On a recent episode of "The OC," an hour-long drama about high school students trying to cope with the pressure of being rich and good-looking and living close to the beach in Southern California, Seth, the funny one, offered "sexual favors" to a foxy friend. She demurred, but said that such an offer would usually culminate in a night involving "candle wax, tube socks and the new Fiona Apple CD."
I turned to my daughters, lined up on the couch -- young, younger and youngest. I thought: tube socks? We're almost at the sickening toggle point in which the universe will invert and the kids will have to explain to me all the sex references. They'll be saying stuff like: "Dad, don't be a dope. It's, like, you know, the hills are alive with the sound of bondage."
But they offered no help. I had to figure it out on my own. Obviously the foxy student is saying that she likes to put on tube socks and athletic sneakers and then run round and round a burning candle while listening to Fiona Apple.
The key element of this is, of course, Fiona. She's a very talented and rather terrifying singer. Her music is a nervous breakdown set to piano. You wouldn't dance to her music, but you might sort of agonize to it. She's a torch singer, and she wants to burn someone.
In the music videos she's a big-eyed, plump-lipped waif who makes Kate Moss look like an NFL linebacker. She slinks and slumps, a creature persecuted by gravity, her presence so liquid she threatens to turn into a puddle. She wears her lack of self-esteem like a badge.
Let's sample some lyrics:
Wait till I get him back. He won't have a back to scratch. Yeah, keep turning that chin. And you will see my face as I figure how to kill what I cannot catch.
As you can see, Fiona is a bit of a wolverine. If you were in a relationship with her, you'd want to keep a first-aid kit handy. In her world, love is a very dramatic enterprise. In a sense she's speaking for the very young and very romantic, who can ingest enormous quantities of love without becoming completely disabled the next day. Young romantics can fall in love on Tuesday and break up on Thursday and get back together on Friday and sever all relations permanently on Saturday, during which interval your basic married couple will have had precisely one conversation, about the need to buy cat food.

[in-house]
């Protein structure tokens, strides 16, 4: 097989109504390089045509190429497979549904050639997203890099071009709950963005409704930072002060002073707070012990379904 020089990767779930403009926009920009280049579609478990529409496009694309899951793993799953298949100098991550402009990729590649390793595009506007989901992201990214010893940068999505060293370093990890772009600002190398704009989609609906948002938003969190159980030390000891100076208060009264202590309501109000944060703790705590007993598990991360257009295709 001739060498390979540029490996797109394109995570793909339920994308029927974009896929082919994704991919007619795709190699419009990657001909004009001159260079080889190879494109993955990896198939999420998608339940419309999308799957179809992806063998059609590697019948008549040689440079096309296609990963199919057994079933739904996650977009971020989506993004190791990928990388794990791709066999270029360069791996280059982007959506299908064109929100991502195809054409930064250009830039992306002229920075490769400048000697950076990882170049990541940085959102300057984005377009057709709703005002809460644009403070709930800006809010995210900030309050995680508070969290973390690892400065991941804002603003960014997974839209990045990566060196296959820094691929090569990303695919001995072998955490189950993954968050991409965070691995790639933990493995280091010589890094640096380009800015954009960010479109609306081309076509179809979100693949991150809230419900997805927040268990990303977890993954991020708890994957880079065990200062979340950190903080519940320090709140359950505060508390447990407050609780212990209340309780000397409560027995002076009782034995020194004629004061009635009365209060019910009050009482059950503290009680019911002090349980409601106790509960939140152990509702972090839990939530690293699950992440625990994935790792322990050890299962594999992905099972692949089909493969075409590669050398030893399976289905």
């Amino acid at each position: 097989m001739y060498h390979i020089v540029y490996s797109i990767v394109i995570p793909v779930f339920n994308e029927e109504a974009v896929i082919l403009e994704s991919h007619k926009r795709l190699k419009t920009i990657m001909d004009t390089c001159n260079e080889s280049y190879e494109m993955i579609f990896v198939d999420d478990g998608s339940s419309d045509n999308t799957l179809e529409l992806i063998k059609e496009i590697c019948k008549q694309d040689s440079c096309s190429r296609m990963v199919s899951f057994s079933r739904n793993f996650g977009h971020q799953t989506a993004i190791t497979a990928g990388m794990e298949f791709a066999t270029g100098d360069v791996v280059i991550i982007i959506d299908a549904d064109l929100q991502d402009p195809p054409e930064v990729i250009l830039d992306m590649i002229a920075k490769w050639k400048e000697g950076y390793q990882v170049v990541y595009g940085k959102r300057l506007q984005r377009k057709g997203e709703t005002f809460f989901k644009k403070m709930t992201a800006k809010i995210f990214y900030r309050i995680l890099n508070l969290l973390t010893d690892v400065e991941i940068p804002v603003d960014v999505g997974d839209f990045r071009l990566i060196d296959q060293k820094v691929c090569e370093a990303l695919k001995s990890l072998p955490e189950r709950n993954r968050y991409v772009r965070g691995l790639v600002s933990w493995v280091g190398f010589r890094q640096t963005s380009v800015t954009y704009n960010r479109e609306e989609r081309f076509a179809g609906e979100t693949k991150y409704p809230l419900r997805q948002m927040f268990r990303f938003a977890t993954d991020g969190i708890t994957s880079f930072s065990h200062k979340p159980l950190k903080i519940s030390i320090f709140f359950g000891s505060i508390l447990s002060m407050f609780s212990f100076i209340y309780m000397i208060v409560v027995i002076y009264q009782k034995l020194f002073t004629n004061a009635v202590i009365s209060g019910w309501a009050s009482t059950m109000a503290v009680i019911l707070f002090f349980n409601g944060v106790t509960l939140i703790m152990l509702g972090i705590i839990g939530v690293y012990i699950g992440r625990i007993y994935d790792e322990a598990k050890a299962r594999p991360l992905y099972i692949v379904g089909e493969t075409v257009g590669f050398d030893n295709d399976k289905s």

Oh what a cold and common old way to go. I was feeding on the need for you to know me. Devastated at the rate you fell below me.
The highs are fabulously high, the lows hideously low. Love is a toxin, driving the victim to delirium, ecstasy and eventual disappointment. Guys are objects of desire and loathing, and it's not clear if there's a difference. This kind of love is a form of combat. It's trench warfare. Fiona is always fixing her bayonet, getting ready to go over the top.
We tend to lump love, lust, romance and commitment together, but these things are as distinct as racquetball and poker, triggered by different hormones. Too much dopamine and norepinephrine will plunge you into an impenetrable romantic fog. It's better to stick to the safe hormones, the commitment chemicals, like oxytocin and vasopressin. But that's not Fiona's way. Dopamine and norepinephrine are basically her rhythm section -- dopamine on bass, norepinephrine on drums.
Everything good, I deem too good to be true. Everything else is just a bore.
Professional romantics understand that stability is the ultimate horror. You're not going to hear Fiona sing songs about how her guy isn't any good at loading the dishwasher. If you are not about to go insane with infatuation, you need to start breaking up. You can never say to your lover, "Let's stay in tonight and order pizza and watch that iguana documentary on Animal Planet." But you are permitted to say, "This would be a terrific night for a suicide pact."
And it's dangerous work trying to get to you, too. And I think if I didn't have to kill, kill, kill, kill, kill, kill myself doing it, maybe I wouldn't think so much of you.
It's all good stuff, if you enjoy the soundtrack of longing and despair, sung beautifully. I'm a fan. In fact it's possible that I like her just a little too much. Maybe our relationship isn't entirely, you know, healthy. And I know she'd relate to that.
Read Joel Achenbach weekdays at washingtonpost.com/achenblog.